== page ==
Turning waste into energy in India

Drive through northern India in winter and you’ll find a landscape shrouded in smoke. The haze, which at times is so thick it can be seen from space, is the by-product of the widespread burning of crop leftovers across India’s sprawling farm belt.

But the smoke is more than an eyesore – it’s also hazardous. During the burning season, the air pollution in Delhi, India’s capital, is 14 times the safe limit.

That is something Vidyut Mohan is hoping to change.

The 29-year-old Indian engineer, who grew up in Delhi, is the co-founder of Takachar. The company buys rice husks, straw and coconut shells from farmers and turns them into charcoal, saving the debris from the fires, which are also a driver of climate change.

“I’ve always been passionate about energy access and creating income opportunities for poor communities,” said Mohan. “(That) is at the heart of finding answers to the difficult question of balancing economic growth and climate change mitigation in developing countries.”

Since Takachar was launched in 2018, Mohan and co-founder Kevin Kung have worked with about 4,500 farmers and processed 3,000 tonnes of crops. Those efforts were recently recognized by the United Nations Environment Programme, which named Mohan a 2020 Young Champion of the Earth. The award provides seed funding and mentorship to promising environmentalists tackling the world’s most pressing challenges.

“The open burning of agricultural residues is a big source of air pollution in many parts of the world,” says Mark Radka, chief of the energy and climate branch at UNEP’s Economy Division. “The practice also contributes to climate change by releasing tiny particles of black carbon into the atmosphere. Takachar’s innovative technology can help farmers turn what is currently thought of as waste into a valuable resource while helping clean up our environment.”


Vidyut Mohan is a 2020 Young Champion of the earth winner
Vidyut Mohan co-founded Takachar, which builds affordable and portable biomass upgrading equipment. Photo: UNEP


An agricultural revolution

In the 1960s, the Green Revolution brought bio-engineered seeds, chemical fertilizers and modern irrigation techniques to India, helping to dramatically boost crop yields and reduce hunger. But along with that came enormous amounts of waste that farmers had no way of ridding themselves of other than by burning.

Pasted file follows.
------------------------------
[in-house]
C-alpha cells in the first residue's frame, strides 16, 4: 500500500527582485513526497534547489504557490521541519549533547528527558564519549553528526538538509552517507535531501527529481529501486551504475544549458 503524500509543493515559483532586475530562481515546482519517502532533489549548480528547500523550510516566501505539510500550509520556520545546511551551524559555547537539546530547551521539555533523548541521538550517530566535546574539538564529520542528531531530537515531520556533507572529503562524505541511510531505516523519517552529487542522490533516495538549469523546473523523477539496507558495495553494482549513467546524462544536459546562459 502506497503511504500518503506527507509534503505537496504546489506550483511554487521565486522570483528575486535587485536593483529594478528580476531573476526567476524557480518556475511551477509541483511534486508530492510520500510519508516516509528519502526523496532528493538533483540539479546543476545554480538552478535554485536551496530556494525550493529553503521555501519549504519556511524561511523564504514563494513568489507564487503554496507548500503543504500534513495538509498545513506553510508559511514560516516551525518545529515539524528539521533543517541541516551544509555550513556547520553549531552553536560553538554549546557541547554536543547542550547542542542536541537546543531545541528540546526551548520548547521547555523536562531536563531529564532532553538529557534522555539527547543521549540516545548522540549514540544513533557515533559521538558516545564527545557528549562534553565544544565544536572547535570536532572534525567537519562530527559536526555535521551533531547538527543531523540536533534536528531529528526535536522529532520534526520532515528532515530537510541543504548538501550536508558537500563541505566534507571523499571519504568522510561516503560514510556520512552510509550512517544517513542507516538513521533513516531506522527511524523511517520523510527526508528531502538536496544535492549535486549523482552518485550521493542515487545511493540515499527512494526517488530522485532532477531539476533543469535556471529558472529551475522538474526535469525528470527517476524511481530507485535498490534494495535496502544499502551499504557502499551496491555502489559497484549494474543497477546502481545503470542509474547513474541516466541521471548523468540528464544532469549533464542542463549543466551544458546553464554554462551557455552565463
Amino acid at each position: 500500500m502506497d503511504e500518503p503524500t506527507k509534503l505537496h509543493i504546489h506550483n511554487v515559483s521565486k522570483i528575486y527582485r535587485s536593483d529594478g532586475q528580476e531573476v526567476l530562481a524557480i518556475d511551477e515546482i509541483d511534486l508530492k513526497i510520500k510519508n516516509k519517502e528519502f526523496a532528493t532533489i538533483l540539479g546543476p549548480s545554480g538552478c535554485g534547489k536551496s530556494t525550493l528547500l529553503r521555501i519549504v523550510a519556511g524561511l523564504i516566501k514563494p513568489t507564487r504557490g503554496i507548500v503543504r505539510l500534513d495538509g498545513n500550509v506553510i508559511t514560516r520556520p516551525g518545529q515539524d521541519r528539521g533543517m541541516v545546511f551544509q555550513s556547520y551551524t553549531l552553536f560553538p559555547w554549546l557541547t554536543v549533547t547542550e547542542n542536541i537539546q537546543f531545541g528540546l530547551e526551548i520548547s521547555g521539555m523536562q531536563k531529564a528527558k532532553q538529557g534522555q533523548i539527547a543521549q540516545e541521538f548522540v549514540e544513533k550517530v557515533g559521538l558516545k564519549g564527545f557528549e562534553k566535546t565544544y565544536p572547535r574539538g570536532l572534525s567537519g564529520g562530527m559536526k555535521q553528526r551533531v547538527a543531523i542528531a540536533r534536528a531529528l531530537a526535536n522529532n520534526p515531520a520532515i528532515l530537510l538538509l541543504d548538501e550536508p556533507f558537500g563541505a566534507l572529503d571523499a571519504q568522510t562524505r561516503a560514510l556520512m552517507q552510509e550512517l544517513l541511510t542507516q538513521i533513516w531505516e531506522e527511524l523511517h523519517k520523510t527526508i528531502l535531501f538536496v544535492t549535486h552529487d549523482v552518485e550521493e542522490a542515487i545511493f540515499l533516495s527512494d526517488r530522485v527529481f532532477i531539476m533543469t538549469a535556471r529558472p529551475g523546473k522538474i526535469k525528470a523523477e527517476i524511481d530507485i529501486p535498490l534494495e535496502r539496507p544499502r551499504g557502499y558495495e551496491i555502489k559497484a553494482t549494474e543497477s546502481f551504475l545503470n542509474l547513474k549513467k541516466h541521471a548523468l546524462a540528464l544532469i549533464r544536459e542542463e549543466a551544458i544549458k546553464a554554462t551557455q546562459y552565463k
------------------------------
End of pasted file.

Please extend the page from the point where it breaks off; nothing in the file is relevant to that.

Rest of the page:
Studies have shown the now ubiquitous crop fires flood northern India with tiny, invisible airborne particles. These clumps of pollution, which often contain soot and lead, can worsen a host of ailments, from asthma to heart disease.

Working with farmer associations, Takachar has piloted a portable machine that roasts agricultural waste at high temperatures and converts it into charcoal, fertilizer and activated carbon, which is popular in filtration systems.

“It runs on the heat it produces. It needs no other source of energy,” says Mohan, who started dabbling in the technology during his master’s studies at the Technical University of Delft in the Netherlands.

The machine can consume around 200kg of product per hour and be operated up to 20 hours a day. Mohan says it is low cost – about a third the price of traditional crop conversion equipment – and is designed to be employed in remote areas.

From fields to fridges

The activated carbon Takachar generates is sold to companies, like Brita, for use in water filtration products. According to Mohan, there’s a huge market for more sustainable activated carbon as, globally, 60 per cent of the substance is made from wood and coal.

“We’d like to scale the amount of activated carbon that can be produced from biomass, starting with making the coconut shell value-chain less polluting than what it is right now and bringing the value more towards farmers,” Mohan said.

Takachar is working with a partner in Kenya on scaling fertilizer production and Mohan has big plans for the future. By 2030, he hopes to be working with 1 million farmers and he thinks Takachar technology could help prevent the release of 700 million tons of greenhouse gas emissions.

“Slowly and gradually all funding streams available and support services are turning towards sustainability,” said Mohan. “Companies are going to lose if they don’t become sustainable in the long run.”


The United Nations Environment Programme’s Champions of the Earth and the Young Champions of the Earth honour individuals, groups and organizations whose actions have had a transformative impact on the environment.

The Young Champions of the Earth prize is the United Nations Environment Programme’s leading initiative to engage youth in tackling the world’s most pressing environmental challenges. Vidyut Mohan is one of seven winners announced in December 2020, on the cusp of the UN Decade on Ecosystem Restoration 2021-2030.

By showcasing news of the significant work being done on the environmental frontlines these awards aim to inspire and motivate more people to act for nature. Both awards are part of UNEP’s #ForNature campaign to rally momentum for the UN Biodiversity Conference (COP 15) in Kunming in May 2021, and catalyze climate action all the way to the UN Climate Change Conference (COP26) in Glasgow in November 2021.